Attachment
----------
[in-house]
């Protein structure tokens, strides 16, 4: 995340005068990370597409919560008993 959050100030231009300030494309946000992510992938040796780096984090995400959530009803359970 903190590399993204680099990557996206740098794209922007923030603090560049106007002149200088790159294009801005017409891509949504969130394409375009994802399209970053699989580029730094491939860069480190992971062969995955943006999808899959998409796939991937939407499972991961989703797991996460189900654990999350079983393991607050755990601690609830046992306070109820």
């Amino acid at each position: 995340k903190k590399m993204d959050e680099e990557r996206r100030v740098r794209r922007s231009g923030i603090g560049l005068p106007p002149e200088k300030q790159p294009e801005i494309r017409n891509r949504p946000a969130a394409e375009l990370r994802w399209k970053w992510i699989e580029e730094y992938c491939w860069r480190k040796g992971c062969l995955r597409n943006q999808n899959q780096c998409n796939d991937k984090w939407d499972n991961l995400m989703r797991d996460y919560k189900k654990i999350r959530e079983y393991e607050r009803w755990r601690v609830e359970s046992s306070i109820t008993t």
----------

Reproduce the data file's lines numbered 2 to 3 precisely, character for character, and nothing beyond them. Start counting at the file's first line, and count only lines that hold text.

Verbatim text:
């Protein structure tokens, strides 16, 4: 995340005068990370597409919560008993 959050100030231009300030494309946000992510992938040796780096984090995400959530009803359970 903190590399993204680099990557996206740098794209922007923030603090560049106007002149200088790159294009801005017409891509949504969130394409375009994802399209970053699989580029730094491939860069480190992971062969995955943006999808899959998409796939991937939407499972991961989703797991996460189900654990999350079983393991607050755990601690609830046992306070109820």
């Amino acid at each position: 995340k903190k590399m993204d959050e680099e990557r996206r100030v740098r794209r922007s231009g923030i603090g560049l005068p106007p002149e200088k300030q790159p294009e801005i494309r017409n891509r949504p946000a969130a394409e375009l990370r994802w399209k970053w992510i699989e580029e730094y992938c491939w860069r480190k040796g992971c062969l995955r597409n943006q999808n899959q780096c998409n796939d991937k984090w939407d499972n991961l995400m989703r797991d996460y919560k189900k654990i999350r959530e079983y393991e607050r009803w755990r601690v609830e359970s046992s306070i109820t008993t």